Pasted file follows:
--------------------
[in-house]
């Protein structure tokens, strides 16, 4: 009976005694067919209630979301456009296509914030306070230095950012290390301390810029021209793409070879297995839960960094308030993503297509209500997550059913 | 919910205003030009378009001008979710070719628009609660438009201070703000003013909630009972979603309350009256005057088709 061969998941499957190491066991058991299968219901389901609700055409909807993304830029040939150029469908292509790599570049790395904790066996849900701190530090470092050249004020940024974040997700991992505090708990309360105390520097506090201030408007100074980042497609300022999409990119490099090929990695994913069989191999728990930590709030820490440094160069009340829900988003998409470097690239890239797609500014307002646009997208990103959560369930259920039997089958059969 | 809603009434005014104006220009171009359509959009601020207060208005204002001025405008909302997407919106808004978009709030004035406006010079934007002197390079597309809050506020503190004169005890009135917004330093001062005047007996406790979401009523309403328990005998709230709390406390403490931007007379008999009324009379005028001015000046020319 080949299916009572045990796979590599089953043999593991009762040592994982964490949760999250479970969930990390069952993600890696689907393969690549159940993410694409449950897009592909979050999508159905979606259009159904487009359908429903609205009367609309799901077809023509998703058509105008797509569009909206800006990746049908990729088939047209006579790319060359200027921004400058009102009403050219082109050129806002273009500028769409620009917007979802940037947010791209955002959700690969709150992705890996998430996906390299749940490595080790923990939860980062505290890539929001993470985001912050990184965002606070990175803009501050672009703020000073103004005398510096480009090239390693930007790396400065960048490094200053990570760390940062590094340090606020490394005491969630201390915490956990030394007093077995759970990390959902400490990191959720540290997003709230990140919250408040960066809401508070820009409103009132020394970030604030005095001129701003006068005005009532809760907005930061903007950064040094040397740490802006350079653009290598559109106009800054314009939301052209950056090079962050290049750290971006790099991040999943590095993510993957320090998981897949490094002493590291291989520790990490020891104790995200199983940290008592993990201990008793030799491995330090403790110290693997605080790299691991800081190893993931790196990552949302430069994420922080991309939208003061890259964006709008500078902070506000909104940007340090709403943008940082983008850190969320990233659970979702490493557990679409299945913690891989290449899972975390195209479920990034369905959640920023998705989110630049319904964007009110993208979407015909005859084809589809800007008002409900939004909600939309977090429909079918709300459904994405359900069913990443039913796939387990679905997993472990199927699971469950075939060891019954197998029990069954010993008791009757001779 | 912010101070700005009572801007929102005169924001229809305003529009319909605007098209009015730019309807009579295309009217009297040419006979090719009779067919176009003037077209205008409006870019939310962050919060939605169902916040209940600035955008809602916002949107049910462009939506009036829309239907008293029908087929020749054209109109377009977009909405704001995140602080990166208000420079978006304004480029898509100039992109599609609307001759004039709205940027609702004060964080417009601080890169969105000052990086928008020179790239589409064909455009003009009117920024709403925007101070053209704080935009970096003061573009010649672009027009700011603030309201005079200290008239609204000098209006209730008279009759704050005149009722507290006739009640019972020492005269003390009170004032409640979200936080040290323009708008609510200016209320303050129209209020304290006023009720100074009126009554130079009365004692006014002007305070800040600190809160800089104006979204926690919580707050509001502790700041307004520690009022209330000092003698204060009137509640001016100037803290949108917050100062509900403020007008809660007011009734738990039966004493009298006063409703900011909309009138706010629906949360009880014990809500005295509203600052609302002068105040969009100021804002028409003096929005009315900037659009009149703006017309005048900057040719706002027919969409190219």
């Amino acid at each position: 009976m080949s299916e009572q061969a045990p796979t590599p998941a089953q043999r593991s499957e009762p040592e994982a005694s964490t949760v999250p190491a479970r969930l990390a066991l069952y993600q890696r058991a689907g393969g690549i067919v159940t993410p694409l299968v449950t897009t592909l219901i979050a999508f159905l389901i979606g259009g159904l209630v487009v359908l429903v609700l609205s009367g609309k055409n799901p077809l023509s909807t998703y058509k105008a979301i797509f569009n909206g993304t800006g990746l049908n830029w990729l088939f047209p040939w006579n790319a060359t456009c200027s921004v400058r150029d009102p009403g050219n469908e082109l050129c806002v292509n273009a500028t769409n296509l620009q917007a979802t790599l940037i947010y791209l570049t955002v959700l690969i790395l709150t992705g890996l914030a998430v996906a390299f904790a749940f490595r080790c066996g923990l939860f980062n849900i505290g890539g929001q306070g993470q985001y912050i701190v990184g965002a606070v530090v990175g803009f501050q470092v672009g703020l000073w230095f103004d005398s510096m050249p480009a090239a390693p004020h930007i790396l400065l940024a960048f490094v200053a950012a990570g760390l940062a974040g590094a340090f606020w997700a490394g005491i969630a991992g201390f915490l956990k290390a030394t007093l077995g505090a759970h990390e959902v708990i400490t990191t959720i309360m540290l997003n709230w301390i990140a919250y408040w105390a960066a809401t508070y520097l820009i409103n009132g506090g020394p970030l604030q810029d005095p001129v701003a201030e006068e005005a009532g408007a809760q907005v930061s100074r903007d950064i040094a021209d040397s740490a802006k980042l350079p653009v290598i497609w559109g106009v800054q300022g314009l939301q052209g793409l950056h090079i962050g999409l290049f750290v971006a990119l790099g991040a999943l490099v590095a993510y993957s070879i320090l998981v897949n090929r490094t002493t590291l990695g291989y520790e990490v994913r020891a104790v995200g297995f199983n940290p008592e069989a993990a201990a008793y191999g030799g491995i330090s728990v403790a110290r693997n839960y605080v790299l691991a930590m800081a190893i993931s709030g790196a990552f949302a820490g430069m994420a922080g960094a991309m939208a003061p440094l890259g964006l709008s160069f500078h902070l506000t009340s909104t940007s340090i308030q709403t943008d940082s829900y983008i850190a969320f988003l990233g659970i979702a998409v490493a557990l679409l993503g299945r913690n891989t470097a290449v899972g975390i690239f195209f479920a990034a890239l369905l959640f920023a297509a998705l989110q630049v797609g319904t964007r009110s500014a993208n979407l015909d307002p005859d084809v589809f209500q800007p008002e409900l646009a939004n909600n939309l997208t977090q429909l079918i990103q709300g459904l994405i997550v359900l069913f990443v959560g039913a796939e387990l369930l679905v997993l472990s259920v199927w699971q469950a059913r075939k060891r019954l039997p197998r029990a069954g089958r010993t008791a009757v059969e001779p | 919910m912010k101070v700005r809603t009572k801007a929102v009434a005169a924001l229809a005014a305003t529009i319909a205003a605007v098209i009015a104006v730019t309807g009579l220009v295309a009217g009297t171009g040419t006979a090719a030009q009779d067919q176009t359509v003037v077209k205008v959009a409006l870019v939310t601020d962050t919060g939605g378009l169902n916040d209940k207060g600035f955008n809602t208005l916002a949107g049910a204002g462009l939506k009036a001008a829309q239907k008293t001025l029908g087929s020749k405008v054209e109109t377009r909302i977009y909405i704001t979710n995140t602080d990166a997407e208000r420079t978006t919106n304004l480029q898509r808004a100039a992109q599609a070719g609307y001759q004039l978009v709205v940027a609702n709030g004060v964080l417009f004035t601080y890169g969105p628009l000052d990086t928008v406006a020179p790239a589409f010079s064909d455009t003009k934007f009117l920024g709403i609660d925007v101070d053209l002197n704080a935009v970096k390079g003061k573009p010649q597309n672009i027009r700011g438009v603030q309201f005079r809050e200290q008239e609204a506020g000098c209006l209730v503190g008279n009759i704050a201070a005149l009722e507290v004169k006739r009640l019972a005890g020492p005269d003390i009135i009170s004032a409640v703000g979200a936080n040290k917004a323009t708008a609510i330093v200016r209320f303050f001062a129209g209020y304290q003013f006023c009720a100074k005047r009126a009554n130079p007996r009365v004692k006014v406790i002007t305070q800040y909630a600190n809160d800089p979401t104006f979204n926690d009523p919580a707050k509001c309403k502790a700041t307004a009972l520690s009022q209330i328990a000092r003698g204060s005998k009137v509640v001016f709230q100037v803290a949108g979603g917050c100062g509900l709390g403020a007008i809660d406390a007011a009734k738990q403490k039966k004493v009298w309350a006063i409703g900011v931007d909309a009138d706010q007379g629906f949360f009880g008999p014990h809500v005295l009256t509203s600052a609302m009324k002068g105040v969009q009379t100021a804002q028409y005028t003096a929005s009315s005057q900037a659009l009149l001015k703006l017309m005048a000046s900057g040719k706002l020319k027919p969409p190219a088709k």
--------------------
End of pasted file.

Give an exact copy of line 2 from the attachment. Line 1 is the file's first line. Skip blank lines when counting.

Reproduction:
């Protein structure tokens, strides 16, 4: 009976005694067919209630979301456009296509914030306070230095950012290390301390810029021209793409070879297995839960960094308030993503297509209500997550059913 | 919910205003030009378009001008979710070719628009609660438009201070703000003013909630009972979603309350009256005057088709 061969998941499957190491066991058991299968219901389901609700055409909807993304830029040939150029469908292509790599570049790395904790066996849900701190530090470092050249004020940024974040997700991992505090708990309360105390520097506090201030408007100074980042497609300022999409990119490099090929990695994913069989191999728990930590709030820490440094160069009340829900988003998409470097690239890239797609500014307002646009997208990103959560369930259920039997089958059969 | 809603009434005014104006220009171009359509959009601020207060208005204002001025405008909302997407919106808004978009709030004035406006010079934007002197390079597309809050506020503190004169005890009135917004330093001062005047007996406790979401009523309403328990005998709230709390406390403490931007007379008999009324009379005028001015000046020319 080949299916009572045990796979590599089953043999593991009762040592994982964490949760999250479970969930990390069952993600890696689907393969690549159940993410694409449950897009592909979050999508159905979606259009159904487009359908429903609205009367609309799901077809023509998703058509105008797509569009909206800006990746049908990729088939047209006579790319060359200027921004400058009102009403050219082109050129806002273009500028769409620009917007979802940037947010791209955002959700690969709150992705890996998430996906390299749940490595080790923990939860980062505290890539929001993470985001912050990184965002606070990175803009501050672009703020000073103004005398510096480009090239390693930007790396400065960048490094200053990570760390940062590094340090606020490394005491969630201390915490956990030394007093077995759970990390959902400490990191959720540290997003709230990140919250408040960066809401508070820009409103009132020394970030604030005095001129701003006068005005009532809760907005930061903007950064040094040397740490802006350079653009290598559109106009800054314009939301052209950056090079962050290049750290971006790099991040999943590095993510993957320090998981897949490094002493590291291989520790990490020891104790995200199983940290008592993990201990008793030799491995330090403790110290693997605080790299691991800081190893993931790196990552949302430069994420922080991309939208003061890259964006709008500078902070506000909104940007340090709403943008940082983008850190969320990233659970979702490493557990679409299945913690891989290449899972975390195209479920990034369905959640920023998705989110630049319904964007009110993208979407015909005859084809589809800007008002409900939004909600939309977090429909079918709300459904994405359900069913990443039913796939387990679905997993472990199927699971469950075939060891019954197998029990069954010993008791009757001779 | 912010101070700005009572801007929102005169924001229809305003529009319909605007098209009015730019309807009579295309009217009297040419006979090719009779067919176009003037077209205008409006870019939310962050919060939605169902916040209940600035955008809602916002949107049910462009939506009036829309239907008293029908087929020749054209109109377009977009909405704001995140602080990166208000420079978006304004480029898509100039992109599609609307001759004039709205940027609702004060964080417009601080890169969105000052990086928008020179790239589409064909455009003009009117920024709403925007101070053209704080935009970096003061573009010649672009027009700011603030309201005079200290008239609204000098209006209730008279009759704050005149009722507290006739009640019972020492005269003390009170004032409640979200936080040290323009708008609510200016209320303050129209209020304290006023009720100074009126009554130079009365004692006014002007305070800040600190809160800089104006979204926690919580707050509001502790700041307004520690009022209330000092003698204060009137509640001016100037803290949108917050100062509900403020007008809660007011009734738990039966004493009298006063409703900011909309009138706010629906949360009880014990809500005295509203600052609302002068105040969009100021804002028409003096929005009315900037659009009149703006017309005048900057040719706002027919969409190219």